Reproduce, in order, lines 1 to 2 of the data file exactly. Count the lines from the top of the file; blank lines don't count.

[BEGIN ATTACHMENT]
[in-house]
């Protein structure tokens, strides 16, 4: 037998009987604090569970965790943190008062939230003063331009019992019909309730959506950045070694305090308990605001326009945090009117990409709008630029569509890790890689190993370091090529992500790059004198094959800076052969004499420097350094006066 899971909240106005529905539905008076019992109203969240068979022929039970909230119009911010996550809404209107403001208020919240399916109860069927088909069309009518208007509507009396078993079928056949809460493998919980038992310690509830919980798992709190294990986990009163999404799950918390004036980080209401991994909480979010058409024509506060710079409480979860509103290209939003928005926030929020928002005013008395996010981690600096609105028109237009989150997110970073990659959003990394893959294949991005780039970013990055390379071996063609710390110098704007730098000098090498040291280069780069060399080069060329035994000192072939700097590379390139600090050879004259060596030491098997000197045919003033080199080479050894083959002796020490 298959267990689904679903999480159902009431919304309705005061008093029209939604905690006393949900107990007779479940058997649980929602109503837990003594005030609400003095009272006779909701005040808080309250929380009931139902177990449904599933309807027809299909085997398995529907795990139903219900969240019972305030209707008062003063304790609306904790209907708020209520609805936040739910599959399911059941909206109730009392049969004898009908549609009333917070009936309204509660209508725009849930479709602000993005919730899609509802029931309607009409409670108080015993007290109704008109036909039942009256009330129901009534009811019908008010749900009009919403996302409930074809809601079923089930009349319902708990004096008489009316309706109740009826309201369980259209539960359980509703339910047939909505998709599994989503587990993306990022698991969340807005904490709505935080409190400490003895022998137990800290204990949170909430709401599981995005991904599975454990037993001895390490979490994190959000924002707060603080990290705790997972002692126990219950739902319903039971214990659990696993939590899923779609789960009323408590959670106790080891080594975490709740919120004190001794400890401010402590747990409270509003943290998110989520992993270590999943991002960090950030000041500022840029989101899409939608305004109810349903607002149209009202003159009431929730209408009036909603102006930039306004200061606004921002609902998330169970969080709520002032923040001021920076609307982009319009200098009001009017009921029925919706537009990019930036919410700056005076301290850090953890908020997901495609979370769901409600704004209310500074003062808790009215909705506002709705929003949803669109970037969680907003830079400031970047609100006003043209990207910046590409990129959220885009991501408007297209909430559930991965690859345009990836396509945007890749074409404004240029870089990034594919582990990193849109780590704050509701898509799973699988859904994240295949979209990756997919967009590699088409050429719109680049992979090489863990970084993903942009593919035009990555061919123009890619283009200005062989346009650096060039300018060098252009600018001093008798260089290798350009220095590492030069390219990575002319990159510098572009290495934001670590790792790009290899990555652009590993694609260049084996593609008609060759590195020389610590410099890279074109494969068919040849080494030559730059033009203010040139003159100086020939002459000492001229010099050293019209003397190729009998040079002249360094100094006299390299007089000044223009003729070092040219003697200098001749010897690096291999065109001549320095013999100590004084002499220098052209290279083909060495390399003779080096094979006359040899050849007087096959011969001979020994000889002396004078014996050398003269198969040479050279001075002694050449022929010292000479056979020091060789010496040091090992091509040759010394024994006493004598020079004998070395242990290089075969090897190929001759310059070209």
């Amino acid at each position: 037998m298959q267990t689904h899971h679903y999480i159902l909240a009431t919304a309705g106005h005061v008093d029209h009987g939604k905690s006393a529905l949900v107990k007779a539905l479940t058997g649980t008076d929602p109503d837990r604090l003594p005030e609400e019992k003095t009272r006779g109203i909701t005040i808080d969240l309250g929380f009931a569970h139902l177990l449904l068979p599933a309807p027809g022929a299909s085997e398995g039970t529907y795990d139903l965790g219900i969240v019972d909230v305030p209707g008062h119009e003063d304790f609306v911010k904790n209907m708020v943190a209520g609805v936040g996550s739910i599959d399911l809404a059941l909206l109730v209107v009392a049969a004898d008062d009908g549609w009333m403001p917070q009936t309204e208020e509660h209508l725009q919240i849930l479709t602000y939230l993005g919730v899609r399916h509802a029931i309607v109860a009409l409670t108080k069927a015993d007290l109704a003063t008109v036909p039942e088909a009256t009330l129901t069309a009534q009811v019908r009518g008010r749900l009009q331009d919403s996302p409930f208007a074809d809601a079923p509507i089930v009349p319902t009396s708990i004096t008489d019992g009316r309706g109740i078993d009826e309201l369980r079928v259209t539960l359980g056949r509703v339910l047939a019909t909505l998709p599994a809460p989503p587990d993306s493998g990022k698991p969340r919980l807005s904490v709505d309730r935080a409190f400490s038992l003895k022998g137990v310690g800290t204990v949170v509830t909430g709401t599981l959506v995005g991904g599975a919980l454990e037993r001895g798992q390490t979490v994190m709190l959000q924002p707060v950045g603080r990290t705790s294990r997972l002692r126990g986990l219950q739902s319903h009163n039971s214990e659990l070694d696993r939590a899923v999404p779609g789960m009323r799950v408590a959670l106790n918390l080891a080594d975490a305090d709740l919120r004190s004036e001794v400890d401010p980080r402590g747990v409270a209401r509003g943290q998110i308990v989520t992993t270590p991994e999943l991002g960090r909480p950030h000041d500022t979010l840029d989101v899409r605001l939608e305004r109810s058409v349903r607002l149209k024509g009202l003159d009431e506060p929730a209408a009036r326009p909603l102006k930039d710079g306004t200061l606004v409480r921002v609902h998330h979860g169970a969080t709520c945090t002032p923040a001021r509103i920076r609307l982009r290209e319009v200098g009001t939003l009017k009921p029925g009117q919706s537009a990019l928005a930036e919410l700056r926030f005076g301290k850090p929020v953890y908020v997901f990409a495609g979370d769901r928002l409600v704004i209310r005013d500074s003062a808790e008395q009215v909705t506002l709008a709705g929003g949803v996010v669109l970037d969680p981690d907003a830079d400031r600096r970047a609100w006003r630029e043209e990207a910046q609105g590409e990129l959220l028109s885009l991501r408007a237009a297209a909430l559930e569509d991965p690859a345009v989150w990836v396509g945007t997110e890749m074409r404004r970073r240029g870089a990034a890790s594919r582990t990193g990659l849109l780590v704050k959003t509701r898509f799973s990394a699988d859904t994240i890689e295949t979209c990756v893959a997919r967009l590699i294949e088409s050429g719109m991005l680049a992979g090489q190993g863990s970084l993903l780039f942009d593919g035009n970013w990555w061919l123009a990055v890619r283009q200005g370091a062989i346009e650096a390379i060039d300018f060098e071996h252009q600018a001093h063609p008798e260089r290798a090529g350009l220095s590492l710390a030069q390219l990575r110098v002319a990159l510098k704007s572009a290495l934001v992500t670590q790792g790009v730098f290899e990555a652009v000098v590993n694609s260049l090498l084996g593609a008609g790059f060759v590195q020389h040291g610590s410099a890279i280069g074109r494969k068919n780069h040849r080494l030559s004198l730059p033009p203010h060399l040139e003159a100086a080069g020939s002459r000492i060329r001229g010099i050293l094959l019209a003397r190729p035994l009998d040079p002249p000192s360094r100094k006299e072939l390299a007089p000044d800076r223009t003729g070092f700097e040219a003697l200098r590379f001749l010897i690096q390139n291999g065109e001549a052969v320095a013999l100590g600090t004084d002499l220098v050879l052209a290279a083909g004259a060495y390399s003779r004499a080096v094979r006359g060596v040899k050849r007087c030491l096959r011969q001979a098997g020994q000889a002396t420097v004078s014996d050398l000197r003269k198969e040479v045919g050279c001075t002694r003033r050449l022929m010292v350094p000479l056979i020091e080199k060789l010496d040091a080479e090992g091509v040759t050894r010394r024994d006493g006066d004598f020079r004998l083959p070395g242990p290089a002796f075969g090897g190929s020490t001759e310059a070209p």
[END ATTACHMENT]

[in-house]
């Protein structure tokens, strides 16, 4: 037998009987604090569970965790943190008062939230003063331009019992019909309730959506950045070694305090308990605001326009945090009117990409709008630029569509890790890689190993370091090529992500790059004198094959800076052969004499420097350094006066 899971909240106005529905539905008076019992109203969240068979022929039970909230119009911010996550809404209107403001208020919240399916109860069927088909069309009518208007509507009396078993079928056949809460493998919980038992310690509830919980798992709190294990986990009163999404799950918390004036980080209401991994909480979010058409024509506060710079409480979860509103290209939003928005926030929020928002005013008395996010981690600096609105028109237009989150997110970073990659959003990394893959294949991005780039970013990055390379071996063609710390110098704007730098000098090498040291280069780069060399080069060329035994000192072939700097590379390139600090050879004259060596030491098997000197045919003033080199080479050894083959002796020490 298959267990689904679903999480159902009431919304309705005061008093029209939604905690006393949900107990007779479940058997649980929602109503837990003594005030609400003095009272006779909701005040808080309250929380009931139902177990449904599933309807027809299909085997398995529907795990139903219900969240019972305030209707008062003063304790609306904790209907708020209520609805936040739910599959399911059941909206109730009392049969004898009908549609009333917070009936309204509660209508725009849930479709602000993005919730899609509802029931309607009409409670108080015993007290109704008109036909039942009256009330129901009534009811019908008010749900009009919403996302409930074809809601079923089930009349319902708990004096008489009316309706109740009826309201369980259209539960359980509703339910047939909505998709599994989503587990993306990022698991969340807005904490709505935080409190400490003895022998137990800290204990949170909430709401599981995005991904599975454990037993001895390490979490994190959000924002707060603080990290705790997972002692126990219950739902319903039971214990659990696993939590899923779609789960009323408590959670106790080891080594975490709740919120004190001794400890401010402590747990409270509003943290998110989520992993270590999943991002960090950030000041500022840029989101899409939608305004109810349903607002149209009202003159009431929730209408009036909603102006930039306004200061606004921002609902998330169970969080709520002032923040001021920076609307982009319009200098009001009017009921029925919706537009990019930036919410700056005076301290850090953890908020997901495609979370769901409600704004209310500074003062808790009215909705506002709705929003949803669109970037969680907003830079400031970047609100006003043209990207910046590409990129959220885009991501408007297209909430559930991965690859345009990836396509945007890749074409404004240029870089990034594919582990990193849109780590704050509701898509799973699988859904994240295949979209990756997919967009590699088409050429719109680049992979090489863990970084993903942009593919035009990555061919123009890619283009200005062989346009650096060039300018060098252009600018001093008798260089290798350009220095590492030069390219990575002319990159510098572009290495934001670590790792790009290899990555652009590993694609260049084996593609008609060759590195020389610590410099890279074109494969068919040849080494030559730059033009203010040139003159100086020939002459000492001229010099050293019209003397190729009998040079002249360094100094006299390299007089000044223009003729070092040219003697200098001749010897690096291999065109001549320095013999100590004084002499220098052209290279083909060495390399003779080096094979006359040899050849007087096959011969001979020994000889002396004078014996050398003269198969040479050279001075002694050449022929010292000479056979020091060789010496040091090992091509040759010394024994006493004598020079004998070395242990290089075969090897190929001759310059070209």